Growing up Ojibwe game teaches about treaty rights, tribal sovereignty, wild rice and spearfishing

Falck, game design student, developed game during GLIFWC internships
In Growing Up Ojibwe: The Game wild rice harvesting is one goal. The game teaches the importance of harvesting in a sustainable manner.
February 25, 2021

Eleanore Falck loves bringing worlds to life.

The University of Wisconsin-Stout junior majoring in game design and development-art created the game Growing up Ojibwe: The Game during a summer internship with the Great Lakes Indian Fish and Wildlife Commission in 2019 and then expanded the game during an internship last summer.

“I like world-building,” said Falck, of Ashland. “I can invent many things that fit together. I like adventure and exploration. It’s something I am drawn to. When I go to a new place I want to explore everywhere and look at everything. I want to put that feeling in the worlds I build. I like that people can go to a place you created and experience it for themselves.”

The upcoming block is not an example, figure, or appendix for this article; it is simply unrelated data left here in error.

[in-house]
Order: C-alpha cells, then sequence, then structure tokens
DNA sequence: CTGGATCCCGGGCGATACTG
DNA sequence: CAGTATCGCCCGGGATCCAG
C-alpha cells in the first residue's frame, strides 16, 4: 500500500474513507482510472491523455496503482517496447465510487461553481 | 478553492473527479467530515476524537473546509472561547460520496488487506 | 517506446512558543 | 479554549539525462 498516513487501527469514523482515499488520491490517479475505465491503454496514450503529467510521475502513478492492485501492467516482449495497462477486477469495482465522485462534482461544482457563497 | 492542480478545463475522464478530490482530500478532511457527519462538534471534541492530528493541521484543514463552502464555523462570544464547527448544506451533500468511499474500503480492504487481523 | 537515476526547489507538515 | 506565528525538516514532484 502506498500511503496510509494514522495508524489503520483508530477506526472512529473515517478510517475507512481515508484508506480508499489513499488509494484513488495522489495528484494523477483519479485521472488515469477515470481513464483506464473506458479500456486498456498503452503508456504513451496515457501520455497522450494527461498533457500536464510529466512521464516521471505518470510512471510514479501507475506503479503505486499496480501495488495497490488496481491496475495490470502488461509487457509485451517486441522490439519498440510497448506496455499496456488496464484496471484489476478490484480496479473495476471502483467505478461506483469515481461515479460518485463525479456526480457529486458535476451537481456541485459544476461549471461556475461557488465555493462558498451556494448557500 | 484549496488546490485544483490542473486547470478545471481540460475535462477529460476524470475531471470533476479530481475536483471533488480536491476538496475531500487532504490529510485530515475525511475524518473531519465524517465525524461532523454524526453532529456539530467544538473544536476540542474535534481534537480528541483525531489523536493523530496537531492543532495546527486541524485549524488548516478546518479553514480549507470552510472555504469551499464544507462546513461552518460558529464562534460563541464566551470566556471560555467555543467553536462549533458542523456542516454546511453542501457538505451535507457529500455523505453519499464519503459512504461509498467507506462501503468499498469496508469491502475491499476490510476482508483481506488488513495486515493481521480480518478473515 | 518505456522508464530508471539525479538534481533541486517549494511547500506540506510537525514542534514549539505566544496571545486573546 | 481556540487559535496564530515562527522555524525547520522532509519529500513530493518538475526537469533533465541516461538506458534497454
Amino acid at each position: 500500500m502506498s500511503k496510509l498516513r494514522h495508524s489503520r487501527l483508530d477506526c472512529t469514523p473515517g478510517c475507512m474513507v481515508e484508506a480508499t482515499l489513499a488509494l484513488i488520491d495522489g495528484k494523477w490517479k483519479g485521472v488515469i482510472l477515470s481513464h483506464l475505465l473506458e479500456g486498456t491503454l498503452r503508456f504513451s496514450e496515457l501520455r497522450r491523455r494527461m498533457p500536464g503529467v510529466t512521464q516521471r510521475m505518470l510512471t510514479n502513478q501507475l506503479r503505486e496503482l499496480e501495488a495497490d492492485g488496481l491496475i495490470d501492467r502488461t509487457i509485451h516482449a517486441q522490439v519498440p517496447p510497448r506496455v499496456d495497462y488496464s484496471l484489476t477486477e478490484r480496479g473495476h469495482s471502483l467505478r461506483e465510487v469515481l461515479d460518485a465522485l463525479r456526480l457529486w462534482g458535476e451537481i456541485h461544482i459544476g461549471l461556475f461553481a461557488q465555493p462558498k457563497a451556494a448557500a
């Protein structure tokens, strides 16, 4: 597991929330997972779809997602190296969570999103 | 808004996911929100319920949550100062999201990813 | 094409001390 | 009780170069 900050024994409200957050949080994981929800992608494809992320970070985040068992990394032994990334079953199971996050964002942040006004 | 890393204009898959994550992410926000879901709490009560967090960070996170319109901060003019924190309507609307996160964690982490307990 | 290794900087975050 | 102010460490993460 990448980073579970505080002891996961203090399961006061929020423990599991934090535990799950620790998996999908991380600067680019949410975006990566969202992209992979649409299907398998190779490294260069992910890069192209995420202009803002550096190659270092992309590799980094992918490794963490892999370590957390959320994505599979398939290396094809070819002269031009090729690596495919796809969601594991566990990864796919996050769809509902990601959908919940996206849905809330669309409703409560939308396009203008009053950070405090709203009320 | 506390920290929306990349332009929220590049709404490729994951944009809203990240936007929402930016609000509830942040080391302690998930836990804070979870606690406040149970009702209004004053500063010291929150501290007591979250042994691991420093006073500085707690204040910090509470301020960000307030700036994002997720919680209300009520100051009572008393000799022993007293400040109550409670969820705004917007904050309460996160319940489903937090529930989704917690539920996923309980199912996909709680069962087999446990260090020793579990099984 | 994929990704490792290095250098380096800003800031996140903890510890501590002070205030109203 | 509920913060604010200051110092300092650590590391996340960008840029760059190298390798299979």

Growing up Ojibwe: The Game is based on a children’s book series with the same name and geared toward middle school-age children. GLIFWC published the books.

Spearfishing is part of the game
The game models real-life rules including getting a spearfishing license and respecting fish limits. / Contributed photo

GLIFWC represents 11 Ojibwe tribes in Minnesota, Wisconsin and Michigan who reserved hunting, fishing and gathering rights in the 1837, 1842 and 1854 treaties with the United States Government. The organization provides natural resource management expertise, conservation enforcement, legal and policy analysis and public information services in the exercise of treaty rights.

Players can choose to play as either Tommy or Annie Sky, two Ojibwe youth, as they embark on a journey through northern Wisconsin to learn about their heritage. The game features five levels, each exploring an aspect of Ojibwe life and culture including treaty rights and sovereignty, maple sap gathering, spearfishing and wild rice harvesting.

When Falck started her GLIFWC internship, she was asked to help the organization connect with and educate middle school-age students.

Eleanore Falck photo
Eleanore Falck / Contributed photo